Inside the story of players in southern Iraq crisis

The media has recently been deluged with reporting on the movements of the Islamic State of Iraq and Syria (ISIS) into various parts of Iraq.  As we are physically in Iraq, and as I am a security expert, we thought you might like to know what the situation is really like in Kurdistan.  


ISIS is an Islamist terrorist group that started some years ago as the Islamic State in Iraq, an al Qaeda splinter group.  After the civil war in Syria began, they shifted the majority of their operations to Syria, and modified their name to ISIS.  In Syria, they have at times fought all of the various factions involved in the war pursuing their own aims to establish an Islamic state or caliphate.  They have recently returned their focus to Iraq, mainly due to deep-seated Sunni Arab frustration with the sectarian policies of Iraqi PM Nouri al-Maliki.  


Approximately six months ago, they largely took over the city of Falluja in Anbar province as well as other parts of the province.  They have had cooperation from some Sunni tribal elements as well as the Naqishbandi Group (JRTN), which is composed of former Ba’athists under the leadership of former Saddam deputy Izzat al-Duri.  


ISIS has in fact moved into parts of northern and western Iraq.  They began their most recent offensive in the city of Mosul, west of Erbil.  They have from there moved south into the Sunni heartland rapidly capturing a variety of other places such as Tikrit, Bayji, Baquba and areas outside of Baghdad.  They have been able to achieve these gains due to two main reasons.  


First, they are operating mostly in areas, which have some degree of sympathy to their anti-Shia, anti-Government of Iraq ideology.  


Second, they are facing Iraqi Army units made up largely of poorly lead and poorly trained Shiites who are not committed to the cause and were mainly in the Iraqi Army for economic reasons.  Accordingly, these Iraqi Army units have melted away in the face of ISIS.  As the Iraqi Army has evaporated in areas bordering Kurdistan – the so-called disputed territories, or areas that are majority Kurdish, but outside of the official Kurdistan Region – the Kurdistan Peshmerga have moved into those areas, securing military bases and equipment and pushing out the boundary area separating the heart of the current Kurdistan Region from areas occupied by ISIS.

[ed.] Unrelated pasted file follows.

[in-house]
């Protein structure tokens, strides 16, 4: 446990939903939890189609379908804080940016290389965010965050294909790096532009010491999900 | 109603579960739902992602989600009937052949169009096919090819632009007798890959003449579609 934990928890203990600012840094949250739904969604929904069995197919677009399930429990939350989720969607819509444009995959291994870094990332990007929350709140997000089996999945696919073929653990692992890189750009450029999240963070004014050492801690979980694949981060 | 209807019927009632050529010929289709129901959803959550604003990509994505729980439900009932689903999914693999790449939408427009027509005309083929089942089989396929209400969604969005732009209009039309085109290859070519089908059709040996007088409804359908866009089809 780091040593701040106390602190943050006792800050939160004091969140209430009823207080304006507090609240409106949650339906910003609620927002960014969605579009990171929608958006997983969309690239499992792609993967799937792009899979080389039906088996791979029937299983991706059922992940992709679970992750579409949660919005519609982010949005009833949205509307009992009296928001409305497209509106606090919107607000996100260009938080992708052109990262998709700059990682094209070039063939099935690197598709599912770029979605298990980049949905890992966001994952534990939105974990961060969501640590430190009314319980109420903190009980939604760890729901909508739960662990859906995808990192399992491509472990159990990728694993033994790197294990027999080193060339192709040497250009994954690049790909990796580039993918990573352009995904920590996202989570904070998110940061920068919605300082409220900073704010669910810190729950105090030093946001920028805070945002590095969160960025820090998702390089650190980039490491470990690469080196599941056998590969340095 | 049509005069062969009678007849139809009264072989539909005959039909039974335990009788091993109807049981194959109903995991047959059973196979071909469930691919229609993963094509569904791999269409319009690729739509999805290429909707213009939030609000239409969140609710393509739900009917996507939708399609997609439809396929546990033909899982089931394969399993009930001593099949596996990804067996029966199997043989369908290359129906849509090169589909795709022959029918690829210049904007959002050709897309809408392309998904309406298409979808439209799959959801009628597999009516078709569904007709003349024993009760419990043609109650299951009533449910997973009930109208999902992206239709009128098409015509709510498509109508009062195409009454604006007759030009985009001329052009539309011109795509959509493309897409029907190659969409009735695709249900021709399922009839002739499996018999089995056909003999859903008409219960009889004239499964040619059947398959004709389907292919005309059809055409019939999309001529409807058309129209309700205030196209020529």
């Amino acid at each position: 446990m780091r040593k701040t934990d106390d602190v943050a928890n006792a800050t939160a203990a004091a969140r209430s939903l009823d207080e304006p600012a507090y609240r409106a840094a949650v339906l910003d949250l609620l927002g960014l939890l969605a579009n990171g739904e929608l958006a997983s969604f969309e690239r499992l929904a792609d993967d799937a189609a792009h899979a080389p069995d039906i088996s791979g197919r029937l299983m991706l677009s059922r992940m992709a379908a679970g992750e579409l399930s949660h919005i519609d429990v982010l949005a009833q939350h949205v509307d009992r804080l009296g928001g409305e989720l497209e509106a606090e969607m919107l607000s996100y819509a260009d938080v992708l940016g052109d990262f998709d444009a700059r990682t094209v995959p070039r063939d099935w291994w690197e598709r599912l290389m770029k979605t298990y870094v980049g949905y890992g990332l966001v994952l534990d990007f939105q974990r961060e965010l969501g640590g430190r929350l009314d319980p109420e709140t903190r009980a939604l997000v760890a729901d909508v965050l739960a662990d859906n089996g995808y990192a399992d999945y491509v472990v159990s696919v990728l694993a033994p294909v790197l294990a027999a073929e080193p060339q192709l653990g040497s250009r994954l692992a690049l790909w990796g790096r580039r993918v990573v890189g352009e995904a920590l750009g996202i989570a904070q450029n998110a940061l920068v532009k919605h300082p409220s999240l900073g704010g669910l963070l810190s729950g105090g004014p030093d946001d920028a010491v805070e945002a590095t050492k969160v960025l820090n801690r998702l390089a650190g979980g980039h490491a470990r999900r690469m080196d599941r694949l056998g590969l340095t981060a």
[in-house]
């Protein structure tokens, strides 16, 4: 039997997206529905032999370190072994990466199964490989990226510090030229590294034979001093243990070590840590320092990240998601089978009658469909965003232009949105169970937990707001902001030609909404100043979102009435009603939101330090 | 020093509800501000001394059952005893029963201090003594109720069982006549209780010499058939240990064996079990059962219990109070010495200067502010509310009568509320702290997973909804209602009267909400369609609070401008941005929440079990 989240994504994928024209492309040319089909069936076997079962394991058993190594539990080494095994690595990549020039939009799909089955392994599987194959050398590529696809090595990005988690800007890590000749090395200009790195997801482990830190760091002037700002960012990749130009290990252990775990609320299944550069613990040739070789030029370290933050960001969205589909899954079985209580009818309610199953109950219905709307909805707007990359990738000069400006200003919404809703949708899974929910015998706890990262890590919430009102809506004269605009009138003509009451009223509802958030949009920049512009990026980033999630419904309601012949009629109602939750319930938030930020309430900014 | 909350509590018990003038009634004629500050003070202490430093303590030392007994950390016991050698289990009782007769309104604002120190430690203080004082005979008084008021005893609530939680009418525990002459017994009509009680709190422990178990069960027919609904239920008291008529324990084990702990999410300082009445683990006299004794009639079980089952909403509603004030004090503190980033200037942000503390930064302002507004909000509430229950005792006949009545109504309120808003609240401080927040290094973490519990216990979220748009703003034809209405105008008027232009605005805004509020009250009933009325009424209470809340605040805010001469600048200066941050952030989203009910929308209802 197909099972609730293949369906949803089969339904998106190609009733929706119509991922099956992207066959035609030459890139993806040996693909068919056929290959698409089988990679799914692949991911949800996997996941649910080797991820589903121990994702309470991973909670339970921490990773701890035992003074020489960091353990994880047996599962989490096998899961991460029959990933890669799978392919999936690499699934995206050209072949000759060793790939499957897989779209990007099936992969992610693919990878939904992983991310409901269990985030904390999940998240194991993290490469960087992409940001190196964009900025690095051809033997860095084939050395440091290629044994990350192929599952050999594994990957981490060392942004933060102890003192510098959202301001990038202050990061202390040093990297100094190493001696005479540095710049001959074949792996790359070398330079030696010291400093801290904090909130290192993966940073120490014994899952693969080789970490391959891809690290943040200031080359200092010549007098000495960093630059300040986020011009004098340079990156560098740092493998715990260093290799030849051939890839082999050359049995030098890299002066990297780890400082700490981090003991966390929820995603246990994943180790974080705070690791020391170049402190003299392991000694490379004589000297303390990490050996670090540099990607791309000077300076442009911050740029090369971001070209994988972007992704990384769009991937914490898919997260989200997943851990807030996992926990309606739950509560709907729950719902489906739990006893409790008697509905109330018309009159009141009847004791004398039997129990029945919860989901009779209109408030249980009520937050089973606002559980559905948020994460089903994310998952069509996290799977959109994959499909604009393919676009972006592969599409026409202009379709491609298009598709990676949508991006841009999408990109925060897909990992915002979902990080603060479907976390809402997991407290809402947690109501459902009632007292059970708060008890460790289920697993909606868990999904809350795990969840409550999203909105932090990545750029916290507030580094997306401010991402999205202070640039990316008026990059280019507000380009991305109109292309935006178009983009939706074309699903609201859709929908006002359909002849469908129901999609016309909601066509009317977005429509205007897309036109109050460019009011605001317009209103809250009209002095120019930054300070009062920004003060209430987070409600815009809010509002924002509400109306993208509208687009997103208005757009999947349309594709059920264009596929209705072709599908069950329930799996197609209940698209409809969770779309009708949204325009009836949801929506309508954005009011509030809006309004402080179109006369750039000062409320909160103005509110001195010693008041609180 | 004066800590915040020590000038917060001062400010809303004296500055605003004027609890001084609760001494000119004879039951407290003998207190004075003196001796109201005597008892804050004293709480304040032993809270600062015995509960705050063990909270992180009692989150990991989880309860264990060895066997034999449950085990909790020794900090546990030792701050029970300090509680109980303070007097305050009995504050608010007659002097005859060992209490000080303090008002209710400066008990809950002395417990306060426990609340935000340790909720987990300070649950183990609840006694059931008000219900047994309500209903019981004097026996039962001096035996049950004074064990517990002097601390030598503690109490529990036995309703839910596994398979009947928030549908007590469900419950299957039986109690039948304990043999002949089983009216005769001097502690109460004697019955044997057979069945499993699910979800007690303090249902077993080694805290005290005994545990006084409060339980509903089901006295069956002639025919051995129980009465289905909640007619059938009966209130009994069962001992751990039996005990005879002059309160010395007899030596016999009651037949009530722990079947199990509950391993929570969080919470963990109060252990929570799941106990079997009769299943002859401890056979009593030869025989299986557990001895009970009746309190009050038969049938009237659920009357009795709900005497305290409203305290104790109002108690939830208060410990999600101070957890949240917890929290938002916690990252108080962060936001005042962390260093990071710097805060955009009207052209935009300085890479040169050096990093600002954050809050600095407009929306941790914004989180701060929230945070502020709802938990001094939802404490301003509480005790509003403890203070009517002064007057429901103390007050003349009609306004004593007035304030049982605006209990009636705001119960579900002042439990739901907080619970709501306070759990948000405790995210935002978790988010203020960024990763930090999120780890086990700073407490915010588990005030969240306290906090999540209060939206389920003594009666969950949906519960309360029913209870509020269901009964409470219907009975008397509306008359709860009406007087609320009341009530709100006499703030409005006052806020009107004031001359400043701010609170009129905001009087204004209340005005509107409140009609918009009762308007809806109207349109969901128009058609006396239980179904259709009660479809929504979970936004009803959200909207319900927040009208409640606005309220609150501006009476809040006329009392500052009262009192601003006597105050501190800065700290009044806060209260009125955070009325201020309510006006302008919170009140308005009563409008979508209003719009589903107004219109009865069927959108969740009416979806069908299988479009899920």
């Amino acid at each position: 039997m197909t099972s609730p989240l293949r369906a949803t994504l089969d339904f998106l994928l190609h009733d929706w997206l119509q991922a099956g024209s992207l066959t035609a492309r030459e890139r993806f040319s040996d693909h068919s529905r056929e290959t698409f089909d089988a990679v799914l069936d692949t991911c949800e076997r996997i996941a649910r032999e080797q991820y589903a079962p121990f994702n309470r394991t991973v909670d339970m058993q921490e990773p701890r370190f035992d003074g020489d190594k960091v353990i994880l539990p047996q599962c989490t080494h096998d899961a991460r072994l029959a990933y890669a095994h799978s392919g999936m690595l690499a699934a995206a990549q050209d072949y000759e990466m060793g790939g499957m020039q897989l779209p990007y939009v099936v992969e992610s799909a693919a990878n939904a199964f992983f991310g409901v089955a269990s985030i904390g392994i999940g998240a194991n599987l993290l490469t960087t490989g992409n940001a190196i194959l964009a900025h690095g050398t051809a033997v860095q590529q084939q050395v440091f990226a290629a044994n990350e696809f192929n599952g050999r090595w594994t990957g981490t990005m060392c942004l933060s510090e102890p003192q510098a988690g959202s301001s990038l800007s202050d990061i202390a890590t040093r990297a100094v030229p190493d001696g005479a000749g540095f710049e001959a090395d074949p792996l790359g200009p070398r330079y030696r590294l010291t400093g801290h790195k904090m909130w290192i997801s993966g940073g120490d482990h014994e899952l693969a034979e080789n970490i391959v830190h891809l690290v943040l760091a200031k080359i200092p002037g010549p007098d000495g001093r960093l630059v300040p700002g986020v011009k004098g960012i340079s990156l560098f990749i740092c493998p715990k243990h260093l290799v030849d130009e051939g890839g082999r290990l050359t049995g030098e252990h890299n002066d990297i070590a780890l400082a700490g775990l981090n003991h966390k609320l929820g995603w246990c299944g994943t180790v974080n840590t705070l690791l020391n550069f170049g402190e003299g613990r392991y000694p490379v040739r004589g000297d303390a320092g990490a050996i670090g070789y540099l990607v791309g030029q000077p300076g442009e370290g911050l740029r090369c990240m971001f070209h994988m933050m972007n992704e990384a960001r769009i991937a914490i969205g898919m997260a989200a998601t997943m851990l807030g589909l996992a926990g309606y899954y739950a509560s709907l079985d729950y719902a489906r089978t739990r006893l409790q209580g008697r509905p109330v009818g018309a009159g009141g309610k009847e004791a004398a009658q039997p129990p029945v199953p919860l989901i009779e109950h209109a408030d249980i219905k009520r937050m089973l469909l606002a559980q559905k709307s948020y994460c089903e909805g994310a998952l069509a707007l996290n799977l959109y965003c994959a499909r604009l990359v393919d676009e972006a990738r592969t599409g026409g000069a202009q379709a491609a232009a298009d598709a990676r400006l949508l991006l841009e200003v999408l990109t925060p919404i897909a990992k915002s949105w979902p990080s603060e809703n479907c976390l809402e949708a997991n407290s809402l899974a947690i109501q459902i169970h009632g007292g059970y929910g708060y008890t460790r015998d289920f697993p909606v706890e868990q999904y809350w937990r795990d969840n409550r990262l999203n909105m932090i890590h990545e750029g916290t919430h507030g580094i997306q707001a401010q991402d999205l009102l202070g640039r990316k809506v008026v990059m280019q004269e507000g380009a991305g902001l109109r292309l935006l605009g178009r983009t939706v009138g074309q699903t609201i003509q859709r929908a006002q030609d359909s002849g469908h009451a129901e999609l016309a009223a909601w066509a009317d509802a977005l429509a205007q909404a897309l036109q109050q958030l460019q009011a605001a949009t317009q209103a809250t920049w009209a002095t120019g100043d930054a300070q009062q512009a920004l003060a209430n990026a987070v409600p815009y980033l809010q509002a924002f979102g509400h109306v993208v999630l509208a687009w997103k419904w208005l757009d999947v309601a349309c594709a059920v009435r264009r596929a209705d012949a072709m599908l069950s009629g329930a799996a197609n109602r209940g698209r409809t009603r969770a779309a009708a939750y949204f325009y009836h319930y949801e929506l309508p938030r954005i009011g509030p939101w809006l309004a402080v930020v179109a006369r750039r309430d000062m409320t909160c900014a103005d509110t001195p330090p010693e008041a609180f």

In this process, there have been some small clashes between ISIS and the Peshmerga, which have seen ISIS back down in every case (this is partly because they have tangled previously with Kurdish militias in Syria, and have received the worst of it in most all cases).  


Notably, the ISIS leadership has stated they have no intention to attack Kurdistan.  There are two main reasons for this.  


First, ISIS is militarily reaching the limits of its operational control with all of the territory it has seized (with many pockets of sympathetic Sunni Arabs), and long exposed flanks.  


Second, ISIS knows that the Kurdish Peshmerga are renowned fighters, who are dedicated, loyal, trained and ready to defend their homeland and take the fight to ISIS if need be.  


For this reason, the security situation within the Kurdistan Region is largely unchanged.  The security forces are on a higher state of alert and readiness, but that is really precautionary.  Otherwise, there are no changes in terms of movement control or conduct of daily business.  The border areas have received large numbers of displaced persons, but they are being held in displaced persons camps if they do not have relatives or others who can vouch for them inside of Kurdistan.  


It is important to know that we are in constant contact with the Kurdistan security forces leadership and are well aware of the real time situation.  We are also constantly evaluating our routes and destinations to ensure we are staying clear of any areas that are potentially troublesome.  Please let us know if you have any questions or concerns.